Where, on a date prior to that shown on a summons of garnishment as the date on which the garnishee is required to make answer what funds of the judgment debtor are in its hands, a default judgment is entered up against it, the garnishee is entitled On motion to have such judgment bet aside.
Summons was served on the garnishee on October 23, 1962, calling upon it to "be and appear at the January term of the Stewart Superior Court to be held in Lumpkin, Georgia, on the second Monday in January, 1963 . . ." A default judgment was rendered against the garnishee on May 16, 1963. On June 19, it filed a motion in arrest of judgment. Upon the hearing general and special demurrers to the motion in arrest were overruled, the motion was granted, and the default judgment set aside. The exceptions are to these rulings.
A motion in arrest of judgment will lie for any defect not amendable appearing on the face of the record. Code 110-702. A defect in the process of the court is good ground for such a motion if it is not a mere irregularity such as may be cured by the judgment. Hartridge v. McDaniel, 20 Ga. 398 (3)
. It appears from the record here that the motion in arrest of judgment is based in part at least upon the fact that the summons of garnishment, which is the only process in such a proceeding, called on the garnishee to answer at the January, 1963, term of court, although at the time this action was filed Code Ann. 46-105 had been amended (Ga. L. 1962, pp. 717, 718), so that instead of the law requiring the garnishee as formerly to appear at the next term of court it now requires him to make answer not sooner than 30 days or later than 45 days after the date of the service of the summons. The Superior Court of Stewart County has only two terms per year, commencing on the second Mondays in January and July. Under the former law the garnishee had until the first day of the second term after service in which to answer, Peacock v. Walker, 213 Ga. 628 (100 SE2d 575)
, which in this case would have been the second Monday in July, 1963. The garnishee actually did appear in June, 1963, for the purpose of making answer and discovered that a default judgment had been entered up a month before. While legal service of the summons of garnishment satisfies the requirement of due process, and while as to a defaulting garnishee formal motion and service is not necessary before the entry of a default judgment, the summons must itself in order to satisfy the requirements of due process apprise the defendant not only of the nature of the claim against him and the relief sought, but also the time and place of hearing. Henderson v. Mutual Fertilizer Co., 150 Ga. 465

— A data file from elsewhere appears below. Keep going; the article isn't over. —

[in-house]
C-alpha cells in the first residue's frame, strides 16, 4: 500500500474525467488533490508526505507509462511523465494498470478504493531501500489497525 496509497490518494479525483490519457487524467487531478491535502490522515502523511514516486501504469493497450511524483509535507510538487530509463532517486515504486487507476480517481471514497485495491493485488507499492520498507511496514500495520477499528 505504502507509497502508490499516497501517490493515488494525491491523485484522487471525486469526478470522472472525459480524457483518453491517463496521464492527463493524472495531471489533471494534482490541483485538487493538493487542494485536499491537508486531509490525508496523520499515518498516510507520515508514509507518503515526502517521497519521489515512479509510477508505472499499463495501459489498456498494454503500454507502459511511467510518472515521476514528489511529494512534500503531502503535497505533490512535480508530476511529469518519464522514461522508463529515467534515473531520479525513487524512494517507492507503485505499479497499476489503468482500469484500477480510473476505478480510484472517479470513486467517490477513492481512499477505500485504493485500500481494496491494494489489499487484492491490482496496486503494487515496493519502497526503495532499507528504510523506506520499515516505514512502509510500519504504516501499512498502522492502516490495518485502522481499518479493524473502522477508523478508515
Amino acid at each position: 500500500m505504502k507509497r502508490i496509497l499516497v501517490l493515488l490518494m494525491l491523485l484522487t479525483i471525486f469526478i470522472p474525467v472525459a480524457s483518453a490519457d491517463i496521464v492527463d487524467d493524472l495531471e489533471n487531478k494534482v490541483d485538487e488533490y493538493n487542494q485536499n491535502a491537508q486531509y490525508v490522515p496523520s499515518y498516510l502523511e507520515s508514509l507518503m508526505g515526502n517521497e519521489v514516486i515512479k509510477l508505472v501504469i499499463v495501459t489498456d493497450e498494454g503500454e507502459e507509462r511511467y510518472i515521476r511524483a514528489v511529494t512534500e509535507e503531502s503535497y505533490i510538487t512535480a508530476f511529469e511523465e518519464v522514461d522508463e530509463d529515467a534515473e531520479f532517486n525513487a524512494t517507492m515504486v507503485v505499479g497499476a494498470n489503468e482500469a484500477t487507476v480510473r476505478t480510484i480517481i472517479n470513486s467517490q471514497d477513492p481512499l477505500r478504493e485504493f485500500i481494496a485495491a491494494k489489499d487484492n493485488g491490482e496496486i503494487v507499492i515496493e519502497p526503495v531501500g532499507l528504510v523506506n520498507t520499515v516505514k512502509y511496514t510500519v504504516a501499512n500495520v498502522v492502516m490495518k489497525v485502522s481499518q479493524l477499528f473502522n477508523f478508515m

(2, 3) (104 SE 229
). In the present case, as the trial court correctly observed in his order arresting the judgment, had the garnishee appeared on the first day indicated by the summons he would still have been in default under the statute as it existed at that time. Where process directs the defendant to appear at a term of court subsequent to the term at which the case is properly returnable, he is entitled to rely upon the contents of the process and is protected by his obedience to it; the case will accordingly be treated as to him as one returnable to a later term of court. Welch v. Singleton, 95 Ga. 519 (20 SE 496)
. "In these circumstances the appearance term of the case was the return term fixed by the process, and the defendant was not required to appear before that time to answer the plaintiff's complaint." Mutual Ben. Health &c. Assn. v. White, 48 Ga. App. 146
, 148 (172 SE 92
). In Maxwell v. Arnold, 76 Ga. App. 576
, 580 (46 SE2d 623
) it was held that a process directing a defendant to be and appear to answer a stated case at a time prior to the time in which he was required by law to make answer was a void process. The summons here might, under the authority of Welch, supra, have been treated by the garnishee as authority to answer at a later term of court than that required by law, and apparently it had intended so to treat it, but, on making appearance within such time it found judgment by default already entered against it. Since the summons could not be effective as notice of the time and place of hearing at the time the default judgment was entered, both the summons and the judgment entered thereon were, if not absolutely void, at least voidable as a matter of right upon the garnishee making timely application to the court. The motion in arrest was in fact filed at the same term of court at which the judgment was entered up. Since all of these defects appeared on the face of the record, the trial court had no alternative but to overrule the demurrers and arrest the judgment.
Cases cited by the plaintiff in error include: Richmond &c. R. Co. v. Benson, 86 Ga. 203
(12 SE 357
, 22 ASR 446); Banister v. Hubbard, 82 Ga. App. 813 (62 SE2d 761)
; Malcolm v. Knox, 81 Ga. App. 579 (59 SE2d 542)
; Betton v. Avery, 180 Ga. 110
(1d) (178 SE 297
); Mitchell v. Long, 74 Ga. 94
; Hogan v. Hogan, 148 Ga. 151 (95 SE 972)
and like cases. In all of them it was held that defects in the process or prayer for process relating to the time or place of hearing were amendable prior to judgment and where the opposite party had not been misled or caused to suffer injury thereby, and where he had time prior to judgment to make his objection if he did not wish to waive the defect. An entirely different situation obtains where, because the defendant relies on the notice contained in the summons, he is confronted by a final judgment before the time ever arrives at which he is required to answer.
The trial court did not err in overruling the demurrers and sustaining the motion in arrest of judgment.
Judgment affirmed. Felton, C. J., and Eberhardt, J., concur.